By Stephen A. Hilger, Esq.
This is Part 5 in a 20-part series of blogs dealing with issues of arbitration in the construction industry.
Once you have made the decision to utilize arbitration as a dispute resolution mechanism, the next question becomes what vehicle you should use to accomplish that purpose.
One of the most prominent names in the arbitration field is the American Arbitration Association. In the construction industry, the AAA has specific rules which have stood the test of time for arbitrating simple and complex construction disputes. Those rules can be found at www.adr.org. In general, those rules are pretty well established, pretty well understood, and can provide a good vehicle for resolving disputes. There are also court cases which have interpreted specific AAA rules. However, you are not limited to the rules of the American Arbitration Association.
Since arbitration has become more popular, other rules have emerged. You can and should establish in your contract which rules you intend to be bound by. If you find yourself in a very complex construction dispute where your contract requires arbitration under the AAA rules, that does not mean that you cannot, by addendum, modify those rules either in the arbitration clause of your construction agreement or in a separate post-contract addendum.
One of the primary criticisms of the disposition of cases through the American Arbitration Association is the fees and costs associated with the case. These fees can be adjusted to some degree by doing a private arbitration.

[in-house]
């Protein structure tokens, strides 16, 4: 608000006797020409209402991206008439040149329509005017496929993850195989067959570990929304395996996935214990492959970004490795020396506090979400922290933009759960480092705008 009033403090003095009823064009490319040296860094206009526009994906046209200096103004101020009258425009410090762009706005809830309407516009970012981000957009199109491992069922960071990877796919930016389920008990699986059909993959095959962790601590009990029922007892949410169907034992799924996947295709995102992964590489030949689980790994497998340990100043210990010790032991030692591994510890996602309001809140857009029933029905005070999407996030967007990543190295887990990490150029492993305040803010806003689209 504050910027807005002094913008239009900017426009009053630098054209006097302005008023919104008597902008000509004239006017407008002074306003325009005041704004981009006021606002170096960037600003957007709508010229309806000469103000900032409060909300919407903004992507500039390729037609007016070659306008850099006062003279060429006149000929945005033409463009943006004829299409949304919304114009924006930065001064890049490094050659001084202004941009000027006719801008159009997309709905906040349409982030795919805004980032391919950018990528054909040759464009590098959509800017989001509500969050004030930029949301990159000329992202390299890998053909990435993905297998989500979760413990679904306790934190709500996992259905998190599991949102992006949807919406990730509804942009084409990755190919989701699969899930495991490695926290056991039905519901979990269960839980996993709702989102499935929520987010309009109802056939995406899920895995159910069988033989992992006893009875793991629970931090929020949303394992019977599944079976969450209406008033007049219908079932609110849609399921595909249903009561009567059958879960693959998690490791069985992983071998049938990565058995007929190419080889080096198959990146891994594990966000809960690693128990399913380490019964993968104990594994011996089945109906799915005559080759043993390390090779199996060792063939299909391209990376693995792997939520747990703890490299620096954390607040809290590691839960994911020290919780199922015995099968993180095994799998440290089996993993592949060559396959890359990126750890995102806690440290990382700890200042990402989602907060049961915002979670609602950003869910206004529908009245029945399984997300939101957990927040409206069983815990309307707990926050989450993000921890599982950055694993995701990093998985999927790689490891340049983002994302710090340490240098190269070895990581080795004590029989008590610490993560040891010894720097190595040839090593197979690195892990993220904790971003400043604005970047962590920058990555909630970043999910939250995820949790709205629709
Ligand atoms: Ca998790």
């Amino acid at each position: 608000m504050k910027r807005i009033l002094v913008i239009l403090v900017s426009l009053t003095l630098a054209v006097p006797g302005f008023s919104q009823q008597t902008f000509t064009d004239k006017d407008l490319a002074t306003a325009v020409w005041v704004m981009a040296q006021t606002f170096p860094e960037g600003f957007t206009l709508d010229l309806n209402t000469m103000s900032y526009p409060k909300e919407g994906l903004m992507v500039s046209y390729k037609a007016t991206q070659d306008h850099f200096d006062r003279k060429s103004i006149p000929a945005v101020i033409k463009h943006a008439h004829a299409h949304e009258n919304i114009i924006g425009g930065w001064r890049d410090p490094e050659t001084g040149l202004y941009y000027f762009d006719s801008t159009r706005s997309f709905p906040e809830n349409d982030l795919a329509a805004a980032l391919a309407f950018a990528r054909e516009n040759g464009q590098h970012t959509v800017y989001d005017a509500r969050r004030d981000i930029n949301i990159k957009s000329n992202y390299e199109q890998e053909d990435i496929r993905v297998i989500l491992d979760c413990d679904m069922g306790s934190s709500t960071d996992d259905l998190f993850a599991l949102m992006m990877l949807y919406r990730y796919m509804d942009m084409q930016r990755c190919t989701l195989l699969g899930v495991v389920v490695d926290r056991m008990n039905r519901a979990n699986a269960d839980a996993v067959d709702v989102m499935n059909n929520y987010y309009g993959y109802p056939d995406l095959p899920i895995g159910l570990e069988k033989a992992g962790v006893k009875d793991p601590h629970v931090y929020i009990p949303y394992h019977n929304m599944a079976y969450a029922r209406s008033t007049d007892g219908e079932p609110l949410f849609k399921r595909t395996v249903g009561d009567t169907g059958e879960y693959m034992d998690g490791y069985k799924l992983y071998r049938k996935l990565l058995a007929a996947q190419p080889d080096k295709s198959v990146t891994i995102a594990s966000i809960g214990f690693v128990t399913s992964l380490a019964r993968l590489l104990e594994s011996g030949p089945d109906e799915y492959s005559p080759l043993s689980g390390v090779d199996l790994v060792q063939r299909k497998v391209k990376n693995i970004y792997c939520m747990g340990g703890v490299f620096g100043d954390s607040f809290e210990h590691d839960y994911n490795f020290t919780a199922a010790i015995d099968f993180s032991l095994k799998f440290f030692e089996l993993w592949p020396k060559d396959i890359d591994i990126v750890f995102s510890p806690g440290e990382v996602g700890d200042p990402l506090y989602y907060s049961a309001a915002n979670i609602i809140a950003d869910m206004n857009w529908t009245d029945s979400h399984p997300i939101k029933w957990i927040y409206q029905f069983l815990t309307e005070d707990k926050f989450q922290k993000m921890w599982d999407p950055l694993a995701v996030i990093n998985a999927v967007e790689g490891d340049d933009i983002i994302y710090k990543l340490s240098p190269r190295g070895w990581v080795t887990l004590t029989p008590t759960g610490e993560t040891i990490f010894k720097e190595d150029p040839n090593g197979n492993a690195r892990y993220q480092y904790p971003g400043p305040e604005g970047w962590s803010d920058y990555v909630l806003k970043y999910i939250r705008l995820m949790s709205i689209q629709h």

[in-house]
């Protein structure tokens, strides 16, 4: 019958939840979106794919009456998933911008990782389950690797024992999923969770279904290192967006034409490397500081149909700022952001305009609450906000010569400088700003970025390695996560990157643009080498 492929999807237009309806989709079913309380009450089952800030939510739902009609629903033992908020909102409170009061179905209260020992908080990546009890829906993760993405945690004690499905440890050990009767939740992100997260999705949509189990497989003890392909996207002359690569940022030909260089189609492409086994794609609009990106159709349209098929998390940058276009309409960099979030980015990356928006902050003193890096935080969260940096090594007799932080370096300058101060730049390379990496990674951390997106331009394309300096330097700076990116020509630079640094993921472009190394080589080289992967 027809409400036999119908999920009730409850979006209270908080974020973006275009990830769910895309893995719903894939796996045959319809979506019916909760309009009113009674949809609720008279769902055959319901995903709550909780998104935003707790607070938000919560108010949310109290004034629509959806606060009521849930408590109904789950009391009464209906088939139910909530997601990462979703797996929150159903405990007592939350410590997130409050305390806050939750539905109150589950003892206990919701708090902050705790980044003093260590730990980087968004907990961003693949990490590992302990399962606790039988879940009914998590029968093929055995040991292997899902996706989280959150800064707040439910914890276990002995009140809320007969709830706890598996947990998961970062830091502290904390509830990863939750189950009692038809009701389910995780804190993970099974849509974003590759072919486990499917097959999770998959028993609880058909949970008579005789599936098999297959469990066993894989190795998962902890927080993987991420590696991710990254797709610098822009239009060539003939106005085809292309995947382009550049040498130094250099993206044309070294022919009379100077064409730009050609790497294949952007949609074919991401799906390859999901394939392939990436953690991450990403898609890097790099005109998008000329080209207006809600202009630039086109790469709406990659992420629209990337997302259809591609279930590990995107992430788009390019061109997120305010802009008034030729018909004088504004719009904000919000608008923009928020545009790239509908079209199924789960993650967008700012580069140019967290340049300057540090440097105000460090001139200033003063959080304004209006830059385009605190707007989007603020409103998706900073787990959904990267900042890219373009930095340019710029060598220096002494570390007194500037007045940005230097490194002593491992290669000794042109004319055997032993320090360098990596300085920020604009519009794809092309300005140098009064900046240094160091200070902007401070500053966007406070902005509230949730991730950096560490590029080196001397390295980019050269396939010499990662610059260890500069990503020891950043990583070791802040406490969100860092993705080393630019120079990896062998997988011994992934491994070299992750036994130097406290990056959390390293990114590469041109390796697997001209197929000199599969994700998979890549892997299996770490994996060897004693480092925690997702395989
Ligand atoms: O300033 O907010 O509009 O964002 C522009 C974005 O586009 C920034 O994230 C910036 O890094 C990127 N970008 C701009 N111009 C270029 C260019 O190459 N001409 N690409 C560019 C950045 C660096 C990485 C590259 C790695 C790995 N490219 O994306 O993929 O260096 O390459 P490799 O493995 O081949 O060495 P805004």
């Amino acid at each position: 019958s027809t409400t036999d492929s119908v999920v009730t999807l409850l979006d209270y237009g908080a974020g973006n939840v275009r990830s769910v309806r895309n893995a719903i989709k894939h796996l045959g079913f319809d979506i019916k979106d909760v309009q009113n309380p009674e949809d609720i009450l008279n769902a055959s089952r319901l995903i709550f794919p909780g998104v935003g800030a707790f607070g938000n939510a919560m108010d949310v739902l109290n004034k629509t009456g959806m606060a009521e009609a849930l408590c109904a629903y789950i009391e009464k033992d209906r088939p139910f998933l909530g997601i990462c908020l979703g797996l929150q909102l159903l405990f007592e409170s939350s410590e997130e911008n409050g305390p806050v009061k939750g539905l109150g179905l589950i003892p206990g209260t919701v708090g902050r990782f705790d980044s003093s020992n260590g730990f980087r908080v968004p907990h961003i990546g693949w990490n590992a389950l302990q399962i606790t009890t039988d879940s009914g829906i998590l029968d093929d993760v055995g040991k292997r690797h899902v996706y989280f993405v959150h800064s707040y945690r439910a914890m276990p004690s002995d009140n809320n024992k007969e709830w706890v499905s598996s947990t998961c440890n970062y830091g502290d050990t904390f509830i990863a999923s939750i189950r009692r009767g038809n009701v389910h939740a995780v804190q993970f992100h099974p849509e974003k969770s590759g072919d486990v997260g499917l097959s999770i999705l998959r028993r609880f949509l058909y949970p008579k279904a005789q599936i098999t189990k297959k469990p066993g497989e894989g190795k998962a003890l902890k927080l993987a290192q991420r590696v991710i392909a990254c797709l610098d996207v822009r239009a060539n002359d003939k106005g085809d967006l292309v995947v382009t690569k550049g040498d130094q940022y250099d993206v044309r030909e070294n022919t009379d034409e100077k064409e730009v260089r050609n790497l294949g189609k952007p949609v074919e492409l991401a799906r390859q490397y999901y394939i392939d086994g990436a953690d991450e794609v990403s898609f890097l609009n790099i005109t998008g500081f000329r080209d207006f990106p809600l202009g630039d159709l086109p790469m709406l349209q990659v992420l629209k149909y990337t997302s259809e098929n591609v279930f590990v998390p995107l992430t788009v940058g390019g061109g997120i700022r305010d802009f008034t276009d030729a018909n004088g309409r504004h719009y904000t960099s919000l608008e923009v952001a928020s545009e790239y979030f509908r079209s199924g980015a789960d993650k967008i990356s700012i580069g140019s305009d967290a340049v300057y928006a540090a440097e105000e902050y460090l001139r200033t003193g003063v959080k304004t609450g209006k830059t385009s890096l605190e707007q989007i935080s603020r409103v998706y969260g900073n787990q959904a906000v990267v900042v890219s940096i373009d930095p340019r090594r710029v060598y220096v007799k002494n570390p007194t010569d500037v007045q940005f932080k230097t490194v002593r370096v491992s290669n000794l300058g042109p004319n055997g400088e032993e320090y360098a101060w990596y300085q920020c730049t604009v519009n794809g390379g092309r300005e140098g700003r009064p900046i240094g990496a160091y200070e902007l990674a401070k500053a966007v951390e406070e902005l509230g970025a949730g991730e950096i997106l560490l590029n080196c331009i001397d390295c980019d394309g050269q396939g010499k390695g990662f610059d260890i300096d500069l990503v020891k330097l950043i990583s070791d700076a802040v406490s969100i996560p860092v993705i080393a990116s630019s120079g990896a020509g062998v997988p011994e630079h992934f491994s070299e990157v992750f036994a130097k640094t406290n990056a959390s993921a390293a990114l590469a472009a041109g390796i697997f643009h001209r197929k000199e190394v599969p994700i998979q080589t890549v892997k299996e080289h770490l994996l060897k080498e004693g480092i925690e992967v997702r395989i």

In a private arbitration, the parties either specify the private nature of the arbitration in their construction agreement or enter into a separate post-contract arbitration clause where the rules of engagement for the arbitration are spelled out in detail. When that occurs, the parties can select the specific rules under which they choose to abide, and include both the AAA rules and additional rules that are typically not within the American Arbitration Association rules. For example, the parties can add clauses regarding confidentiality, extended discovery, rules of evidence, and the like. From my experience, I either use the American Arbitration Association rules or, in the event of a complex construction dispute, I would attempt to negotiate favorable additional rules either in the arbitration clause of the construction agreement or in a supplemental arbitration agreement.
Attorney Stephen Hilger is engaged in complex commercial litigation with an emphasis on construction law, has tried many cases in multiple state courts, and has appeared in several state courts of appeal, the Michigan Supreme Court, United States District Courts, United States District Courts of Appeal, the United States Supreme Court on cert, and multiple arbitration tribunals across the country.
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